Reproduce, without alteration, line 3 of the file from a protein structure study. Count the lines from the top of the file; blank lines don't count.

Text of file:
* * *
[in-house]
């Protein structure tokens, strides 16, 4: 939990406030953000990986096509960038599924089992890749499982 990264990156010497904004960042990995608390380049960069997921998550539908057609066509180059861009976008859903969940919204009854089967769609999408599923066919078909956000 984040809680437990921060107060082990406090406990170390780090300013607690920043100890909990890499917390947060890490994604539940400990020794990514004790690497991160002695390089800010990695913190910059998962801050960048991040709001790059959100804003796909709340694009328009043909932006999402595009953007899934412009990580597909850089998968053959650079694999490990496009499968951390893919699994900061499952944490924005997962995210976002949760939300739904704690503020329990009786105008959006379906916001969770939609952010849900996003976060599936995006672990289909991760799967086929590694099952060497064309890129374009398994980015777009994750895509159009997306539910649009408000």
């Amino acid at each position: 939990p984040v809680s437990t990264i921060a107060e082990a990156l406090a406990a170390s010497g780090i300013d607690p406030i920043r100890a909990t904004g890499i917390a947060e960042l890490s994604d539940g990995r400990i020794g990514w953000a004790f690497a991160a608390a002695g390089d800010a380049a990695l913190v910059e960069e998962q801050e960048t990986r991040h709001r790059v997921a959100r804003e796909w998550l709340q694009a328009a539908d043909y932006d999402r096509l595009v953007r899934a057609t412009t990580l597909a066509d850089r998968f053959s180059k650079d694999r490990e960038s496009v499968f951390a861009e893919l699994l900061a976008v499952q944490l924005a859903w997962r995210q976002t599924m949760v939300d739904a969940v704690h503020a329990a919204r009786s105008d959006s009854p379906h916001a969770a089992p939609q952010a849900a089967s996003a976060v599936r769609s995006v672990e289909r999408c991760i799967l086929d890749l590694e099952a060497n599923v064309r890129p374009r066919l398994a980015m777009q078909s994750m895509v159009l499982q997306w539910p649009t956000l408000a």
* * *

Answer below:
């Amino acid at each position: 939990p984040v809680s437990t990264i921060a107060e082990a990156l406090a406990a170390s010497g780090i300013d607690p406030i920043r100890a909990t904004g890499i917390a947060e960042l890490s994604d539940g990995r400990i020794g990514w953000a004790f690497a991160a608390a002695g390089d800010a380049a990695l913190v910059e960069e998962q801050e960048t990986r991040h709001r790059v997921a959100r804003e796909w998550l709340q694009a328009a539908d043909y932006d999402r096509l595009v953007r899934a057609t412009t990580l597909a066509d850089r998968f053959s180059k650079d694999r490990e960038s496009v499968f951390a861009e893919l699994l900061a976008v499952q944490l924005a859903w997962r995210q976002t599924m949760v939300d739904a969940v704690h503020a329990a919204r009786s105008d959006s009854p379906h916001a969770a089992p939609q952010a849900a089967s996003a976060v599936r769609s995006v672990e289909r999408c991760i799967l086929d890749l590694e099952a060497n599923v064309r890129p374009r066919l398994a980015m777009q078909s994750m895509v159009l499982q997306w539910p649009t956000l408000a």